Eric Bana: “The first time I read the script, I knew that this wasn’t being done by some suit out to make money. It’s by someone who really knows the subject matter and who has a really good take on it.”

Michele Bennett: “When development became fraught with public outcry and legal concerns, we were in so deep that I didn’t consider letting go. Besides, we didn’t have anything to compare it to. For all I knew, this was just how difficult it was to make a film.”

Simon Lyndon: “On the first day of shooting, Andrew said, ‘By the end of the week we’ll know if we’ve got a film.’ He had to do a couple of big scenes in that first week.”

Michele Bennett: “The shoot itself was relatively okay, though it was pretty gruelling for Eric and Andrew. We were very lucky with the weather. We did change cinematographers mid-way through the shoot, as Andrew and Kevin Hayward did not see eye to eye. Geoff Hall took over the second half of the film and made that transition very smooth for all concerned.”

Eric Bana and Kate Beahan in Chopper.

Al Clark: “It was clear that Andrew and Kevin Hayward – who shot all the prison scenes – had conclusively fallen out. Geoff Hall really helped to steady things; his considerable competence aside, Geoff has the perfect temperament for neutralising a crisis.”

Andrew Dominik: “Because we didn’t have much money, we really decided to use light instead of art direction. We didn’t want a film that looked boring, so how can we avoid that with the money we’ve got? The intention was to exaggerate the colours, and bleach the film so it all hangs together. But it wasn’t a big priority for me. The priority was the characters.”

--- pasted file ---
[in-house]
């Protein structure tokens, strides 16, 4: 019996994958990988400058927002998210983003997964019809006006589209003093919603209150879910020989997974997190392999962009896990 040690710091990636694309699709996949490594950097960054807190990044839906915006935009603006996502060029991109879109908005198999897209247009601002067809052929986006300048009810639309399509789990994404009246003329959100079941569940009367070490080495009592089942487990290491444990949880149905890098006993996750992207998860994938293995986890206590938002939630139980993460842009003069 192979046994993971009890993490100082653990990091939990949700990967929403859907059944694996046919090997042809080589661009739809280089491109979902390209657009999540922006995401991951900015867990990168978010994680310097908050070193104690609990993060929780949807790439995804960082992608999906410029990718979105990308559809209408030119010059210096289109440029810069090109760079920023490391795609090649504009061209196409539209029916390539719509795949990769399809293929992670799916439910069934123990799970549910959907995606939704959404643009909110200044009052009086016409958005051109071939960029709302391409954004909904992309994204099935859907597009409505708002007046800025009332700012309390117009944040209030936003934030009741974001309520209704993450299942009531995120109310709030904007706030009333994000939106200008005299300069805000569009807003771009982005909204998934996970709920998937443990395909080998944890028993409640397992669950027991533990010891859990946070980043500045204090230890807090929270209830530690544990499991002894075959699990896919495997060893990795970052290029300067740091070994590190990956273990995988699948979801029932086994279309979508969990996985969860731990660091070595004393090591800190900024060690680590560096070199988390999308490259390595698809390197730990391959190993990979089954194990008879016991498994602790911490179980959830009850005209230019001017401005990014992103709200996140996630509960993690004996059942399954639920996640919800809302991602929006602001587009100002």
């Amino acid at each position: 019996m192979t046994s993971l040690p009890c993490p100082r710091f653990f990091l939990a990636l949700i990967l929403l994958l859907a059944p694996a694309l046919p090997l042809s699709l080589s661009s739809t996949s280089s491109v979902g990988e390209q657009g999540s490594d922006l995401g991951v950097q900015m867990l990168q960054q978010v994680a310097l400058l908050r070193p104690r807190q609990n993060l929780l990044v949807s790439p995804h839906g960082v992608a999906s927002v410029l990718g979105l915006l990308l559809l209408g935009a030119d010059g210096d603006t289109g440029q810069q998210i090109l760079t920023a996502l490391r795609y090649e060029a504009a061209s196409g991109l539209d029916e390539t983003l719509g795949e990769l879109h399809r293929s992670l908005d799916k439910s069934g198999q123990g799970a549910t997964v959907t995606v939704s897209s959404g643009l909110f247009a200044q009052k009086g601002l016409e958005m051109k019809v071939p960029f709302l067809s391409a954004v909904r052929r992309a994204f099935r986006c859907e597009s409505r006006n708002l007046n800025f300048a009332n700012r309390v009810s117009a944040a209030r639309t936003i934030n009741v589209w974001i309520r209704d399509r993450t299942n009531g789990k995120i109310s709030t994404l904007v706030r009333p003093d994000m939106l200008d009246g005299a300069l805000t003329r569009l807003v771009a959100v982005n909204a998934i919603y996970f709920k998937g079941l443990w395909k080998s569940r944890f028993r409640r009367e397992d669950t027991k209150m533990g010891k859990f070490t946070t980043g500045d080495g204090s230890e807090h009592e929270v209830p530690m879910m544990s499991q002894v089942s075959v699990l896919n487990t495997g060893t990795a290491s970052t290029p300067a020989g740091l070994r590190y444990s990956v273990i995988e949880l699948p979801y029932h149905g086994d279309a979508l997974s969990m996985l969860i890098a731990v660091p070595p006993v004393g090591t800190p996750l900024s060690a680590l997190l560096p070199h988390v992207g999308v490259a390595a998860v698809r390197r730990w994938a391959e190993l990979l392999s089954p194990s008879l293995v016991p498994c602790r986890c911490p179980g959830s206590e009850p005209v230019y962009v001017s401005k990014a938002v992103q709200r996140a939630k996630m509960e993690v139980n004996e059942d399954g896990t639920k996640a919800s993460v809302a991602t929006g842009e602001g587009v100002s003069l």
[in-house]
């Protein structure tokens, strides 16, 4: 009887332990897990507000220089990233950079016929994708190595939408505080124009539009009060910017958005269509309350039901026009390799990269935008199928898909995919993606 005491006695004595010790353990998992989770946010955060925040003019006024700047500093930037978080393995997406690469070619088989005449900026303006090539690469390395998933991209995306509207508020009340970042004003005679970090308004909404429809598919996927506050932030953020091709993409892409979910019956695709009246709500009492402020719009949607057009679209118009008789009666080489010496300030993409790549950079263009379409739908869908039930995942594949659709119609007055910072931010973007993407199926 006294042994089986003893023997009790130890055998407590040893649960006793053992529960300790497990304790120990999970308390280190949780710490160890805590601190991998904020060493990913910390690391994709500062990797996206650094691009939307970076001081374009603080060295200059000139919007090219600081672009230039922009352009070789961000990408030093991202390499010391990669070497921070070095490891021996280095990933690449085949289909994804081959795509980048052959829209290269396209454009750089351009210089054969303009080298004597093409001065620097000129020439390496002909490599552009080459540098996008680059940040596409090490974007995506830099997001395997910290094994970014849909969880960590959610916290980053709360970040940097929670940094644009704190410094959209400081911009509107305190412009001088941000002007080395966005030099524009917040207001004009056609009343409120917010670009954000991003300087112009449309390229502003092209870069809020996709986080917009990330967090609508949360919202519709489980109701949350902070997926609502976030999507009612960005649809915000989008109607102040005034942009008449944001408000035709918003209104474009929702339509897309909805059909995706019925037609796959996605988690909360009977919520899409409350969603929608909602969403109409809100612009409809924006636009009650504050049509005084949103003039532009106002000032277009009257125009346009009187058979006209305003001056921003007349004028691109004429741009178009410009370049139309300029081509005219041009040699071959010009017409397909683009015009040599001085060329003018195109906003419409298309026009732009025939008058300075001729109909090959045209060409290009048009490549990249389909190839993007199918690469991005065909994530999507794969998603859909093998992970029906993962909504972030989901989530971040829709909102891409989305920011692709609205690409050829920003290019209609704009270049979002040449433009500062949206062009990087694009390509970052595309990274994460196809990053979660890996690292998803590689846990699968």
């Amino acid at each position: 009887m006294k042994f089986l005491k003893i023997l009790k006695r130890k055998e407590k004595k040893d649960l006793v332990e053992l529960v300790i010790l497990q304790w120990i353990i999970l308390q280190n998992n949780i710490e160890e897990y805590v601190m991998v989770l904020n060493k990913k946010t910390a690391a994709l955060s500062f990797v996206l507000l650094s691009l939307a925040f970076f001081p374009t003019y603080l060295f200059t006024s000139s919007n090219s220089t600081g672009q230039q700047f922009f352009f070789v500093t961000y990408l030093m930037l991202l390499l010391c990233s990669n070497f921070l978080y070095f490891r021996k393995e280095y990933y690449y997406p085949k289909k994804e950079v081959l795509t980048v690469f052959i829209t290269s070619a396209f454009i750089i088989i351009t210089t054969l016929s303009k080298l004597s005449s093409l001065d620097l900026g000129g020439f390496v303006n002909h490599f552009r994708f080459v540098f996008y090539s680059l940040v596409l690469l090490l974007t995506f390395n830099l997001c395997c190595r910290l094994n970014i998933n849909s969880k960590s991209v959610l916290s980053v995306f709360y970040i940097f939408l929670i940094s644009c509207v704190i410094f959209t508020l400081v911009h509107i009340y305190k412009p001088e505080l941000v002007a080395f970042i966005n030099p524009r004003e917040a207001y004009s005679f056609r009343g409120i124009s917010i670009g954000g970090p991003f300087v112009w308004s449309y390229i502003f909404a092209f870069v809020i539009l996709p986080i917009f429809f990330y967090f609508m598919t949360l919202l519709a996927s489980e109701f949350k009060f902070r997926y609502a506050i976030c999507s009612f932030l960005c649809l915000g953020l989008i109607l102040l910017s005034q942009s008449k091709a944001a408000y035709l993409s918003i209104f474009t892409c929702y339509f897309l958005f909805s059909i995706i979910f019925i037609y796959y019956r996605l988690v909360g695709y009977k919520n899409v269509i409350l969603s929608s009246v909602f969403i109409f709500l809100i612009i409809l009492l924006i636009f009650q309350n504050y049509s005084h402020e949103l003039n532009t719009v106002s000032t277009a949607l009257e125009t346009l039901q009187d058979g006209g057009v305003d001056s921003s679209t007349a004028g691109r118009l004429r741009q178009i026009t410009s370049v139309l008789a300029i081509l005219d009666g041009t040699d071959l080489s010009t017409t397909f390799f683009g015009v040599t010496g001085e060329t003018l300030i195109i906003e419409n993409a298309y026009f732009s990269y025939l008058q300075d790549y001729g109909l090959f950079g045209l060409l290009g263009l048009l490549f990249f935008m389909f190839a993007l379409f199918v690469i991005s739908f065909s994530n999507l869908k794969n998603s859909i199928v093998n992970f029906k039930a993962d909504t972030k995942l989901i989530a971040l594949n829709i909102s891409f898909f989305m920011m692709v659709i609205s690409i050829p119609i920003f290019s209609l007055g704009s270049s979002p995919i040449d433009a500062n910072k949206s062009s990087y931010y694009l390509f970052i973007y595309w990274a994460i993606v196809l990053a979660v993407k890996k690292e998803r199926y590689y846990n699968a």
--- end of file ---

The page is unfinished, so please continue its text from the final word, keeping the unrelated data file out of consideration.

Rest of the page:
Kate Beahan: “Andrew Dominik doesn’t really relate well to women. He didn’t speak to me on set, and didn’t do much in the way of directing at all. I didn’t hear from him for a year after the film came out. Then he told me I was great in the film, and that I had exceeded his expectations.”

Simon Lyndon: “The shoot was pretty smooth. The script was great and everything was kind of done, and we nailed some good scenes. There were a few scenes that didn’t work…it either worked or it didn’t, and there wasn’t much in between really.”

Andrew Dominik: “There were just some magic days there, where Eric disappeared. He was Chopper, and he could do no wrong. He also saw a lot of things in Chopper that I didn’t”

Vince Colosimo: “There were a lot of laughs on the set. Quite often we would have to reshoot a scene over and over just because we’d keep cracking up.”

Eric Bana in Chopper.


Mark “Chopper” Read: “I miss Pentridge. Some of the best years of my life were at Pentridge. They didn’t like me much there…but I didn’t set out to be liked.”

Michele Bennett: “We shot in the middle of a Melbourne winter and for three weeks we were situated in H Division of Pentridge Prison, which has a corrugated tin roof – it’s very noisy when it rains. Our continuity person had confided in me that she was a white witch and assured us it wouldn’t rain. Miraculously it rained at night and stopped most mornings as we rocked up to set.”